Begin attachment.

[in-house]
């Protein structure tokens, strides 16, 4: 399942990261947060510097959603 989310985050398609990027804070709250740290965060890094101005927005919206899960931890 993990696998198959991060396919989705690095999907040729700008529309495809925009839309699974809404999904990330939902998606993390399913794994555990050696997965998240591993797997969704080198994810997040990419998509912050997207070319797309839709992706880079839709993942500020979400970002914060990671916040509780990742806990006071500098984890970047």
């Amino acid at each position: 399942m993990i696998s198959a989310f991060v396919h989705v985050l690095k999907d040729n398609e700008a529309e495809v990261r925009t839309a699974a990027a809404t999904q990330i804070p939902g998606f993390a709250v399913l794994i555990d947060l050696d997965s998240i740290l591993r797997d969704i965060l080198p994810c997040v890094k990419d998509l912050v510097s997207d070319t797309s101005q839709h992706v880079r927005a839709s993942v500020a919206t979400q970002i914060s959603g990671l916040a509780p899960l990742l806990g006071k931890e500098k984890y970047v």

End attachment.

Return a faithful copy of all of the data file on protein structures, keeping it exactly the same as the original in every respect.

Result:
[in-house]
């Protein structure tokens, strides 16, 4: 399942990261947060510097959603 989310985050398609990027804070709250740290965060890094101005927005919206899960931890 993990696998198959991060396919989705690095999907040729700008529309495809925009839309699974809404999904990330939902998606993390399913794994555990050696997965998240591993797997969704080198994810997040990419998509912050997207070319797309839709992706880079839709993942500020979400970002914060990671916040509780990742806990006071500098984890970047």
């Amino acid at each position: 399942m993990i696998s198959a989310f991060v396919h989705v985050l690095k999907d040729n398609e700008a529309e495809v990261r925009t839309a699974a990027a809404t999904q990330i804070p939902g998606f993390a709250v399913l794994i555990d947060l050696d997965s998240i740290l591993r797997d969704i965060l080198p994810c997040v890094k990419d998509l912050v510097s997207d070319t797309s101005q839709h992706v880079r927005a839709s993942v500020a919206t979400q970002i914060s959603g990671l916040a509780p899960l990742l806990g006071k931890e500098k984890y970047v």